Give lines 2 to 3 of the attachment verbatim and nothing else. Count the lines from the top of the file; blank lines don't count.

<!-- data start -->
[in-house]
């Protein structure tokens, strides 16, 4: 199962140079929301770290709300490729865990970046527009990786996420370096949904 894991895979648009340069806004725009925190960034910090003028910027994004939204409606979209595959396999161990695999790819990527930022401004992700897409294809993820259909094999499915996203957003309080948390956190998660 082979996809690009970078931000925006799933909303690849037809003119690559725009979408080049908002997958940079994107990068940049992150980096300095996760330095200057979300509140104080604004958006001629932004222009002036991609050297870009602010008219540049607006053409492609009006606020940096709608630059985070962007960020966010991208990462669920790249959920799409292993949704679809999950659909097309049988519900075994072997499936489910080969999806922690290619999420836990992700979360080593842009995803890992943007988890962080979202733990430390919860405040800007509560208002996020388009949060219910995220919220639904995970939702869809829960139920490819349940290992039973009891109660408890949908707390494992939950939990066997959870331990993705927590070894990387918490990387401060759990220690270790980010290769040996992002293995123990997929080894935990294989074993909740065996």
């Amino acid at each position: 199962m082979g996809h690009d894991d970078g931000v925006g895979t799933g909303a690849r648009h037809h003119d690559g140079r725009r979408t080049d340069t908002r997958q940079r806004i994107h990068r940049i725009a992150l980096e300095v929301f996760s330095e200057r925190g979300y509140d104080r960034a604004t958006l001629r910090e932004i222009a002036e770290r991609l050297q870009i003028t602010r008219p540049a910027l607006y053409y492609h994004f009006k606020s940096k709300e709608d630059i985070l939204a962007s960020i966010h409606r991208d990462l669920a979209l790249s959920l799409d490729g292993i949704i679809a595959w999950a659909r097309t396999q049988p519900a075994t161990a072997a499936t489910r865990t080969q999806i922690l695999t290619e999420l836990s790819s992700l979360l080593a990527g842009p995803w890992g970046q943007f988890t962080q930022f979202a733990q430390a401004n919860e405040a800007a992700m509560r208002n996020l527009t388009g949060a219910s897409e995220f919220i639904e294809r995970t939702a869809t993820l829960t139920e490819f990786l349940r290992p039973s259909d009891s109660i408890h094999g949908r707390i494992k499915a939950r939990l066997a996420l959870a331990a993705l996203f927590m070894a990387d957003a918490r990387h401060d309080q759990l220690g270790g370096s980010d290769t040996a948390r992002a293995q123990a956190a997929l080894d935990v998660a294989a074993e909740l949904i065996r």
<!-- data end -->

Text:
């Protein structure tokens, strides 16, 4: 199962140079929301770290709300490729865990970046527009990786996420370096949904 894991895979648009340069806004725009925190960034910090003028910027994004939204409606979209595959396999161990695999790819990527930022401004992700897409294809993820259909094999499915996203957003309080948390956190998660 082979996809690009970078931000925006799933909303690849037809003119690559725009979408080049908002997958940079994107990068940049992150980096300095996760330095200057979300509140104080604004958006001629932004222009002036991609050297870009602010008219540049607006053409492609009006606020940096709608630059985070962007960020966010991208990462669920790249959920799409292993949704679809999950659909097309049988519900075994072997499936489910080969999806922690290619999420836990992700979360080593842009995803890992943007988890962080979202733990430390919860405040800007509560208002996020388009949060219910995220919220639904995970939702869809829960139920490819349940290992039973009891109660408890949908707390494992939950939990066997959870331990993705927590070894990387918490990387401060759990220690270790980010290769040996992002293995123990997929080894935990294989074993909740065996």
């Amino acid at each position: 199962m082979g996809h690009d894991d970078g931000v925006g895979t799933g909303a690849r648009h037809h003119d690559g140079r725009r979408t080049d340069t908002r997958q940079r806004i994107h990068r940049i725009a992150l980096e300095v929301f996760s330095e200057r925190g979300y509140d104080r960034a604004t958006l001629r910090e932004i222009a002036e770290r991609l050297q870009i003028t602010r008219p540049a910027l607006y053409y492609h994004f009006k606020s940096k709300e709608d630059i985070l939204a962007s960020i966010h409606r991208d990462l669920a979209l790249s959920l799409d490729g292993i949704i679809a595959w999950a659909r097309t396999q049988p519900a075994t161990a072997a499936t489910r865990t080969q999806i922690l695999t290619e999420l836990s790819s992700l979360l080593a990527g842009p995803w890992g970046q943007f988890t962080q930022f979202a733990q430390a401004n919860e405040a800007a992700m509560r208002n996020l527009t388009g949060a219910s897409e995220f919220i639904e294809r995970t939702a869809t993820l829960t139920e490819f990786l349940r290992p039973s259909d009891s109660i408890h094999g949908r707390i494992k499915a939950r939990l066997a996420l959870a331990a993705l996203f927590m070894a990387d957003a918490r990387h401060d309080q759990l220690g270790g370096s980010d290769t040996a948390r992002a293995q123990a956190a997929l080894d935990v998660a294989a074993e909740l949904i065996r």